I have discovered a buffer overflow vulnerability that allows remote code execution in an ActiveX control bundled by a manufacturer of video surveillance systems.
The company is Lorex Technologies, a major video surveillance manufacturer that is very popular in the US and East Asia. Their affected product range is the EDGE series, which has 16 products in it. I have confirmed that all 16 are vulnerable at this point in time. These security DVR's are remotely accessible, and when you access it on a Windows computer with Internet Explorer, they try to install the vulnerable ActiveX control INetViewX. The Lorex manual instructs the user to blindly accept the ActiveX control install when prompted. The full list of devices, as well as links to the firware download, can be found in . Their products offer remote video viewing capabilities, and you can find some of them on Shodan.
The buffer overflow can be triggered by a really long string (10000+ characters) in the HTTP_PORT parameter. The instruction pointer can be very easily controlled in XP by the characters 109 to 113 in the string. Please refer to the PoC file lorex-testcase.html. You will see that the HTTP_PORT parameter is composed of D's, apart from chars 109 to 113 which are four A's. If you open this file in IE after installing the control, you will see that IE will crash with an EIP of 0x41414141. Changing the four A's to any other value will cause EIP to crash on that value.
The list below tells a better story about what is affected and how it can be controlled: Win XP SP3 with IE6 - Fully exploitable as described Win XP SP3 with IE8 - Could not get it to crash (????) Win 7 x64 with IE10 fully patched - Fully exploitable, though not as easy as for XP (see analyze -v  and !exploitable  outputs)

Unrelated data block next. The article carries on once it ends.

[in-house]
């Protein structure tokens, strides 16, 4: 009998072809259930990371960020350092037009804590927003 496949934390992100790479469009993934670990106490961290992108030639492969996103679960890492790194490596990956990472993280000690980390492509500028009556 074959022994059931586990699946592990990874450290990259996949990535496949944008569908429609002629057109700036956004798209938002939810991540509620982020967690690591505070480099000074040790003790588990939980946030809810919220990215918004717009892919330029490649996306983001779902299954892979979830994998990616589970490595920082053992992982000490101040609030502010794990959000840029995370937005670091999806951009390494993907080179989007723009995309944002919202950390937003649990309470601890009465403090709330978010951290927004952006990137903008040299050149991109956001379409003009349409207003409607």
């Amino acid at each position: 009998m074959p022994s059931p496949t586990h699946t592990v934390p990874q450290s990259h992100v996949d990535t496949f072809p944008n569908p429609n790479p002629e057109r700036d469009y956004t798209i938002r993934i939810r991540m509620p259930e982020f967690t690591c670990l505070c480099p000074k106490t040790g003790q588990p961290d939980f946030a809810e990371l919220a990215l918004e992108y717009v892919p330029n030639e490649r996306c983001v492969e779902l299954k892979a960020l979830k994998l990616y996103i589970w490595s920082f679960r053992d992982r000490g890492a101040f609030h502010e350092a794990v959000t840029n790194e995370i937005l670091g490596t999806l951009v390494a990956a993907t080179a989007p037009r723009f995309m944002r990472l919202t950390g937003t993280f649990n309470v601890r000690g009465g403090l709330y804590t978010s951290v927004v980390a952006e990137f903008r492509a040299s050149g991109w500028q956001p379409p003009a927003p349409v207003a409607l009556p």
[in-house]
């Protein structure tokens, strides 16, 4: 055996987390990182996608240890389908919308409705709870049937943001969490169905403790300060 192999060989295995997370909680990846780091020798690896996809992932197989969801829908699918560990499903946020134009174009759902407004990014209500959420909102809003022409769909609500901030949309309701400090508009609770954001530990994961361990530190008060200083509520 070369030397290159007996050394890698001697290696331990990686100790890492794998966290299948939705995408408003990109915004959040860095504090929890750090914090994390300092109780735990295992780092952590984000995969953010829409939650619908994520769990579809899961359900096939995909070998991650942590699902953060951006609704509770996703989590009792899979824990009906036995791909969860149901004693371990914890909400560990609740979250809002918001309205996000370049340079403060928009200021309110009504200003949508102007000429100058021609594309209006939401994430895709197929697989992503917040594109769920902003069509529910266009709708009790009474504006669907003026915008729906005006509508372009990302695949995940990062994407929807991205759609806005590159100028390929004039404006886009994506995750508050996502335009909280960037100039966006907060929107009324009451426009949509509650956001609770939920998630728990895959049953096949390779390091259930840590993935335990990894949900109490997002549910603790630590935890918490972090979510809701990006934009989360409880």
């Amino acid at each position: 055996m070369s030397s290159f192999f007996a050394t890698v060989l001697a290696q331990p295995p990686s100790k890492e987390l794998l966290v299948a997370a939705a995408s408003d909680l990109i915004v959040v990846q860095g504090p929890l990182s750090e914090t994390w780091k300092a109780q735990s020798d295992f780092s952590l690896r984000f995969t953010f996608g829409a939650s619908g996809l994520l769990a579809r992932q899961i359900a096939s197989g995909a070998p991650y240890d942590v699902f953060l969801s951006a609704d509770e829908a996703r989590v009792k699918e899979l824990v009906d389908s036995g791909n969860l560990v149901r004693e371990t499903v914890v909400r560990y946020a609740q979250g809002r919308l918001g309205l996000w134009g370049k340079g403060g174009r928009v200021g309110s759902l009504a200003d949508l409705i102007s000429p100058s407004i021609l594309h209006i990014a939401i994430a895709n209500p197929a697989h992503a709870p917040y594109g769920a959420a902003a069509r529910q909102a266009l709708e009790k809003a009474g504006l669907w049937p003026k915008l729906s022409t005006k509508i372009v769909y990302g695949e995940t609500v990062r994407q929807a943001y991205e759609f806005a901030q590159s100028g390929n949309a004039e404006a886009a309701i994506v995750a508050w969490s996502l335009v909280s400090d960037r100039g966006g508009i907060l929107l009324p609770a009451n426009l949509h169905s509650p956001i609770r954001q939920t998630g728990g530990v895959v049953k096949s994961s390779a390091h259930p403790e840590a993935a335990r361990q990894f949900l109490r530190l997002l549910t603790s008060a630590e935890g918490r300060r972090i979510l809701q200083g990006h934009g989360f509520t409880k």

To verify this vulnerability you can download and extract the firmware using binwalk (http://code.google.com/p/binwalk/). To do so, please follow the instructions in , and then install the ActiveX control in INetViewProj1_02030330.cab.
I have contacted Lorex and they initially said they would fix it, but went radio silent shortly afterwards. 17.11.2013 - Initial contact via support page 18.11.2013 - Email to sales, no response. 21.11.2013 - Second email to sales, received response by sales saying they will forward it to technical support and get back to me. 04.12.2013 - Third email to sales saying that technical support never contacted me back. No response. 08.01.2013 - MITRE assigns CVE-2014-1201 to this issue. 09.01.2013 - Public disclosure.
All references and proof of concept can be under the lorexActivex folder in the repo at https://github.com/pedrib/PoC
Regards, Pedro Ribeiro (firstname.lastname@example.org) Agile Information Security